National Oral Health

  • 2.2.10 Do-It-Yourself Dentistry

    Governments should legislate to control do-it-yourself dentistry in order to protect the public

  • 2.2.11 Community Oral Health Promotion: E-cigarettes

    E-cigarettes may cause serious harm or injury and so should not be used. There should be further research to examine the health impact of the use of and exposure to E-cigarettes and the role of E-cigarettes in supporting smoking cessation.

  • 2.2.12 Community Oral Health Promotion: Betel Nut Use

    The use of betel quid (nut) containing areca nut should be avoided in order to prevent pre-cancerous and cancerous lesions of the mouth, which can have fatal consequences.

  • 2.3.1 Children

    Developing effective oral hygiene practices in childhood can provide the foundation for good oral health throughout life. The ADA promotes regular dental visits for children generally and specific government dental programmes for disadvantaged children.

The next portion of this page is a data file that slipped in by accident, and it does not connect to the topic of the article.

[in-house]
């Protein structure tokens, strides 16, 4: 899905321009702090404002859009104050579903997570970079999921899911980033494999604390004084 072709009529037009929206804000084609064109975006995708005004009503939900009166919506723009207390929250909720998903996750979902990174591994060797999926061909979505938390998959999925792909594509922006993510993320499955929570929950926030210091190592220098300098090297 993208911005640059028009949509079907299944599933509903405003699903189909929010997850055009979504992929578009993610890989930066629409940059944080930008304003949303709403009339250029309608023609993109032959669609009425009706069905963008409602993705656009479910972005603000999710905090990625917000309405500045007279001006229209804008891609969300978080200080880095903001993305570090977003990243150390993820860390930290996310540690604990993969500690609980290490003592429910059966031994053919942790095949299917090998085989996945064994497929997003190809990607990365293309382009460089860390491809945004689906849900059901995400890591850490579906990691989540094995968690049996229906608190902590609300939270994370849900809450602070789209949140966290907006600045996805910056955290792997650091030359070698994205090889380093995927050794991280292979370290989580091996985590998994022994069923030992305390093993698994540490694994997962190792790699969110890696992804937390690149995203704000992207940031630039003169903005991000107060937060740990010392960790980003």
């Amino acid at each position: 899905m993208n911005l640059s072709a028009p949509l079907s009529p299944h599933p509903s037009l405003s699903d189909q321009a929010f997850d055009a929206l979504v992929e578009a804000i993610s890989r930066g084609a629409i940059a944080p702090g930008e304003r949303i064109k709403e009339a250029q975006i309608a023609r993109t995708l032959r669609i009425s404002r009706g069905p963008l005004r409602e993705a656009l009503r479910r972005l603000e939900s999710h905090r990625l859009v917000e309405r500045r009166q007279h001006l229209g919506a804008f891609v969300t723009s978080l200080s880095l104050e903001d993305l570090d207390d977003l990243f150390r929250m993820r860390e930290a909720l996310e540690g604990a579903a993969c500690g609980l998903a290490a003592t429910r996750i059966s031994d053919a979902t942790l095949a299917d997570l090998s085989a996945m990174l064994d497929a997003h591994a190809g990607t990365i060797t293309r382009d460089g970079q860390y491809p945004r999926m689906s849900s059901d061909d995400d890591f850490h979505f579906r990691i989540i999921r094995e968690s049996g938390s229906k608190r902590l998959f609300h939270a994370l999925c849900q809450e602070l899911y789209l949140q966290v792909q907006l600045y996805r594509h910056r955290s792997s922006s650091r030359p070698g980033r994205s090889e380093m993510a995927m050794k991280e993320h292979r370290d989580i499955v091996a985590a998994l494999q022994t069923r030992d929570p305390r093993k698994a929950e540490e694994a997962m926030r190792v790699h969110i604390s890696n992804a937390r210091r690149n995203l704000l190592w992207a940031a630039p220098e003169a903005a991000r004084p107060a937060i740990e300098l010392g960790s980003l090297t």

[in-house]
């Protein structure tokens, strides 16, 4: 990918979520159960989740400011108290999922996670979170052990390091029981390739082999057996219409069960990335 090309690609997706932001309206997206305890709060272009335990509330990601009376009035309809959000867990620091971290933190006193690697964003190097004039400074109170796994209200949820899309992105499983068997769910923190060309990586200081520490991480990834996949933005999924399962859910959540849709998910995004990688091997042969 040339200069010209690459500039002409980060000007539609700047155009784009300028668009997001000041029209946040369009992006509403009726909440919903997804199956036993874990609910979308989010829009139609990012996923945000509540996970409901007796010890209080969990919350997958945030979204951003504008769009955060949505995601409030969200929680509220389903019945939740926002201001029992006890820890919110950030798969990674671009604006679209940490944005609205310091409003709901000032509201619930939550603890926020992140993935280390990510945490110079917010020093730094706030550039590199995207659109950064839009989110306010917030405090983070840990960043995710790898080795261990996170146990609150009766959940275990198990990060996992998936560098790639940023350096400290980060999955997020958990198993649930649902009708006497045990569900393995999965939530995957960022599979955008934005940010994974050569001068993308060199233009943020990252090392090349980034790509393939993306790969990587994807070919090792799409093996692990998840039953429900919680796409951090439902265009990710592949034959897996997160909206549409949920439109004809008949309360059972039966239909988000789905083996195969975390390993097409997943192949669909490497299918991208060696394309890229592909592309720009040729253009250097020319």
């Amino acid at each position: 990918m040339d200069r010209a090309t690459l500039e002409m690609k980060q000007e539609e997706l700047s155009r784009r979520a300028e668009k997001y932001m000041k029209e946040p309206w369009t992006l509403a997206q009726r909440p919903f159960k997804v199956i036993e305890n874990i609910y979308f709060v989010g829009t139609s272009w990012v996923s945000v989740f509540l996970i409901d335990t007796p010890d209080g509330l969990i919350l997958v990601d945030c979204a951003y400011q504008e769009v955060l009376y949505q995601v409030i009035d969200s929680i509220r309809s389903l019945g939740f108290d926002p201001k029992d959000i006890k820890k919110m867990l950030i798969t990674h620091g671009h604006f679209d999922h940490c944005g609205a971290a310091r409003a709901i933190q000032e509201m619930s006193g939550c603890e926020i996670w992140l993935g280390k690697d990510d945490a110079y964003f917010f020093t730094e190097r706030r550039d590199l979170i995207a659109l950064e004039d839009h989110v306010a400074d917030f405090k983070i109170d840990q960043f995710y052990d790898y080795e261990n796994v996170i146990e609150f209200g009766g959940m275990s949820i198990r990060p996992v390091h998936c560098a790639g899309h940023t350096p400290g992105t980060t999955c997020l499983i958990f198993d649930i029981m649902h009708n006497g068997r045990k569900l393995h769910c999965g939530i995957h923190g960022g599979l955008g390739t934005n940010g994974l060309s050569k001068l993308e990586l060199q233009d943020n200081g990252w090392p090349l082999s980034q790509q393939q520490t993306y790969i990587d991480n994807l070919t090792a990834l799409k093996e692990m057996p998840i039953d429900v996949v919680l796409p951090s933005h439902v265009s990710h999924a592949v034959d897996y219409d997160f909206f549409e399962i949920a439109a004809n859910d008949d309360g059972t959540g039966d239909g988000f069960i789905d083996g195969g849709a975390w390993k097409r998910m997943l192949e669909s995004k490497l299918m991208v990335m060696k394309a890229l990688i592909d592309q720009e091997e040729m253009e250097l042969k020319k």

• 2.3.2 Adolescents and Young Adults

    Education and support is needed to ensure that this vulnerable group, in transition to responsibility for their own oral health care, understands why oral hygiene and professional dental care is important.

  • 2.3.3 Older People

    As the number of aged persons in society grows, increased attention must be paid by dental practitioners, governments and institutions to the specific dental needs of older people.

  • 2.3.4 Individuals in Regional & Remote Areas

    In areas where access to timely and comprehensive dental care is difficult, a coordinated approach by Governments, the dental profession and all stakeholders involving education, training, community support and better working conditions is needed.

  • 2.3.5 Aboriginal and Torres Strait Islander Australians

    Oral diseases are more prevalent in Indigenous than non-Indigenous Australians. In addition, they have less access to oral health care. As a signatory to the ‘Close the Gap’ initiative, the ADA is working to ensure Indigenous Australians have a principle role in planning and  managing their own oral health programmes.

  • 2.3.6 Individuals with Disabilities

    Individuals with disabilities are entitled to the same level of access to and range of oral health care services as other members of the community.

  • 2.3.7 Individuals Unable to Access Dental Clinics

    Dentists and clinical support staff should be available to provide dental care in locations other than dental clinics, such as residential aged care facilities, remote communities and hospitals.